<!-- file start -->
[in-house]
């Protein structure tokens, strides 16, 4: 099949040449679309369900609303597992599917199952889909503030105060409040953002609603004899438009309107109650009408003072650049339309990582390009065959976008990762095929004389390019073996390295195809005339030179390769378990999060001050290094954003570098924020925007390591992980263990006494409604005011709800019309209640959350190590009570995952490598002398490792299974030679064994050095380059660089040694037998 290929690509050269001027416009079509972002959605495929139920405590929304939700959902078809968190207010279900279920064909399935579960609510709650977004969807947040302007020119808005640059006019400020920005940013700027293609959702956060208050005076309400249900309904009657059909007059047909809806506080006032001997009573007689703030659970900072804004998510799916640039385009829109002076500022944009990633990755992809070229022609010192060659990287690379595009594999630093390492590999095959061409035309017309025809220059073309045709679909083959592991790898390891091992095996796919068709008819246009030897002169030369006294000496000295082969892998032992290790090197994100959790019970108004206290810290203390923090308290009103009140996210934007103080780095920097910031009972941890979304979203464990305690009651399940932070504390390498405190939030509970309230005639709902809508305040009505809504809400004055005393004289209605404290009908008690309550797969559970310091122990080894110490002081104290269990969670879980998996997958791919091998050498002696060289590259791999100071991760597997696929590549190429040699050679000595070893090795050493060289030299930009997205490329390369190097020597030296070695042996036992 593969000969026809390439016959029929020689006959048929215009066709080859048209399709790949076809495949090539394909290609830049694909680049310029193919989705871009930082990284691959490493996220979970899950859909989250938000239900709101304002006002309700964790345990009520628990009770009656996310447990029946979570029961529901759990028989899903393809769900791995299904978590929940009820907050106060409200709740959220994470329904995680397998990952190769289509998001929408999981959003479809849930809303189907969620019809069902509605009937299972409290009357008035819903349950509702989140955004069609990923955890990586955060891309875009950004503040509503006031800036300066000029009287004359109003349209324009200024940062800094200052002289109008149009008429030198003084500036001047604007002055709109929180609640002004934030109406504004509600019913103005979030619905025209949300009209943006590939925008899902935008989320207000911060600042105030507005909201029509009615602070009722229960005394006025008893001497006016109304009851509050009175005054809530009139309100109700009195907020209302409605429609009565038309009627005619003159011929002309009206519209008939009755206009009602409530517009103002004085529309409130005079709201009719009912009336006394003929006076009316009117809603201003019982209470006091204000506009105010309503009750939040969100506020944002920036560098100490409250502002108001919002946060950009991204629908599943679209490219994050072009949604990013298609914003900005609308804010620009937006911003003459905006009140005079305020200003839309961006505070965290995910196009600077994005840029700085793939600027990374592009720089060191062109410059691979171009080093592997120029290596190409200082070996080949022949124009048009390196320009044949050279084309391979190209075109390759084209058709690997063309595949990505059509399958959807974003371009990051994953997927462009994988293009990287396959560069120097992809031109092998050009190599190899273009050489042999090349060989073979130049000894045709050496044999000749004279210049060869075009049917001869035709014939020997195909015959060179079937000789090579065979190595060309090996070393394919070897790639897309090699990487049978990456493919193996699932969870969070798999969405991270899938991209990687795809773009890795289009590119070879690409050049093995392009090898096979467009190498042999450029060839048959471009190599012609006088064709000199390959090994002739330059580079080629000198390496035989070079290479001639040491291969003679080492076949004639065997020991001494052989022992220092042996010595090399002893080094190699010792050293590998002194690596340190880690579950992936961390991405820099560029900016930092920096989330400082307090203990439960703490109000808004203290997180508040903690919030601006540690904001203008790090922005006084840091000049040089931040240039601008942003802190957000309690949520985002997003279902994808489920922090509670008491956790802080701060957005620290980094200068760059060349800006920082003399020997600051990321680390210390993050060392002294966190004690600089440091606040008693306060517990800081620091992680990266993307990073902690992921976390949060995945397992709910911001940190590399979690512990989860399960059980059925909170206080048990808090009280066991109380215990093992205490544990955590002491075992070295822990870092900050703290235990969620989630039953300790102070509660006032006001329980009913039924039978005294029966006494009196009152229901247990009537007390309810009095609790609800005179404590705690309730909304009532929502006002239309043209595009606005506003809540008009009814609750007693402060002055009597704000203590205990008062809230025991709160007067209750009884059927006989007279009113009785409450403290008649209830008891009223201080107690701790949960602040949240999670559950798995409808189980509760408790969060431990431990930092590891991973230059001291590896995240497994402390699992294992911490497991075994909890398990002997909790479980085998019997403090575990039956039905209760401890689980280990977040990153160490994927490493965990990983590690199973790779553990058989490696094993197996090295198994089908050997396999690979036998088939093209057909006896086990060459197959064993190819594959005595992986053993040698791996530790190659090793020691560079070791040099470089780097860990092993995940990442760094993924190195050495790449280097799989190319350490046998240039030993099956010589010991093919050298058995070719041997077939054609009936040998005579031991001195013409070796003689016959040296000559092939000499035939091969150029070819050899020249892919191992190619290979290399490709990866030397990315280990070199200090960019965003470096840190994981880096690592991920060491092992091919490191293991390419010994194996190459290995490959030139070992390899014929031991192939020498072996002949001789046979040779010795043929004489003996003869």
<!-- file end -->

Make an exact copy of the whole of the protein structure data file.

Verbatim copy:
[in-house]
């Protein structure tokens, strides 16, 4: 099949040449679309369900609303597992599917199952889909503030105060409040953002609603004899438009309107109650009408003072650049339309990582390009065959976008990762095929004389390019073996390295195809005339030179390769378990999060001050290094954003570098924020925007390591992980263990006494409604005011709800019309209640959350190590009570995952490598002398490792299974030679064994050095380059660089040694037998 290929690509050269001027416009079509972002959605495929139920405590929304939700959902078809968190207010279900279920064909399935579960609510709650977004969807947040302007020119808005640059006019400020920005940013700027293609959702956060208050005076309400249900309904009657059909007059047909809806506080006032001997009573007689703030659970900072804004998510799916640039385009829109002076500022944009990633990755992809070229022609010192060659990287690379595009594999630093390492590999095959061409035309017309025809220059073309045709679909083959592991790898390891091992095996796919068709008819246009030897002169030369006294000496000295082969892998032992290790090197994100959790019970108004206290810290203390923090308290009103009140996210934007103080780095920097910031009972941890979304979203464990305690009651399940932070504390390498405190939030509970309230005639709902809508305040009505809504809400004055005393004289209605404290009908008690309550797969559970310091122990080894110490002081104290269990969670879980998996997958791919091998050498002696060289590259791999100071991760597997696929590549190429040699050679000595070893090795050493060289030299930009997205490329390369190097020597030296070695042996036992 593969000969026809390439016959029929020689006959048929215009066709080859048209399709790949076809495949090539394909290609830049694909680049310029193919989705871009930082990284691959490493996220979970899950859909989250938000239900709101304002006002309700964790345990009520628990009770009656996310447990029946979570029961529901759990028989899903393809769900791995299904978590929940009820907050106060409200709740959220994470329904995680397998990952190769289509998001929408999981959003479809849930809303189907969620019809069902509605009937299972409290009357008035819903349950509702989140955004069609990923955890990586955060891309875009950004503040509503006031800036300066000029009287004359109003349209324009200024940062800094200052002289109008149009008429030198003084500036001047604007002055709109929180609640002004934030109406504004509600019913103005979030619905025209949300009209943006590939925008899902935008989320207000911060600042105030507005909201029509009615602070009722229960005394006025008893001497006016109304009851509050009175005054809530009139309100109700009195907020209302409605429609009565038309009627005619003159011929002309009206519209008939009755206009009602409530517009103002004085529309409130005079709201009719009912009336006394003929006076009316009117809603201003019982209470006091204000506009105010309503009750939040969100506020944002920036560098100490409250502002108001919002946060950009991204629908599943679209490219994050072009949604990013298609914003900005609308804010620009937006911003003459905006009140005079305020200003839309961006505070965290995910196009600077994005840029700085793939600027990374592009720089060191062109410059691979171009080093592997120029290596190409200082070996080949022949124009048009390196320009044949050279084309391979190209075109390759084209058709690997063309595949990505059509399958959807974003371009990051994953997927462009994988293009990287396959560069120097992809031109092998050009190599190899273009050489042999090349060989073979130049000894045709050496044999000749004279210049060869075009049917001869035709014939020997195909015959060179079937000789090579065979190595060309090996070393394919070897790639897309090699990487049978990456493919193996699932969870969070798999969405991270899938991209990687795809773009890795289009590119070879690409050049093995392009090898096979467009190498042999450029060839048959471009190599012609006088064709000199390959090994002739330059580079080629000198390496035989070079290479001639040491291969003679080492076949004639065997020991001494052989022992220092042996010595090399002893080094190699010792050293590998002194690596340190880690579950992936961390991405820099560029900016930092920096989330400082307090203990439960703490109000808004203290997180508040903690919030601006540690904001203008790090922005006084840091000049040089931040240039601008942003802190957000309690949520985002997003279902994808489920922090509670008491956790802080701060957005620290980094200068760059060349800006920082003399020997600051990321680390210390993050060392002294966190004690600089440091606040008693306060517990800081620091992680990266993307990073902690992921976390949060995945397992709910911001940190590399979690512990989860399960059980059925909170206080048990808090009280066991109380215990093992205490544990955590002491075992070295822990870092900050703290235990969620989630039953300790102070509660006032006001329980009913039924039978005294029966006494009196009152229901247990009537007390309810009095609790609800005179404590705690309730909304009532929502006002239309043209595009606005506003809540008009009814609750007693402060002055009597704000203590205990008062809230025991709160007067209750009884059927006989007279009113009785409450403290008649209830008891009223201080107690701790949960602040949240999670559950798995409808189980509760408790969060431990431990930092590891991973230059001291590896995240497994402390699992294992911490497991075994909890398990002997909790479980085998019997403090575990039956039905209760401890689980280990977040990153160490994927490493965990990983590690199973790779553990058989490696094993197996090295198994089908050997396999690979036998088939093209057909006896086990060459197959064993190819594959005595992986053993040698791996530790190659090793020691560079070791040099470089780097860990092993995940990442760094993924190195050495790449280097799989190319350490046998240039030993099956010589010991093919050298058995070719041997077939054609009936040998005579031991001195013409070796003689016959040296000559092939000499035939091969150029070819050899020249892919191992190619290979290399490709990866030397990315280990070199200090960019965003470096840190994981880096690592991920060491092992091919490191293991390419010994194996190459290995490959030139070992390899014929031991192939020498072996002949001789046979040779010795043929004489003996003869």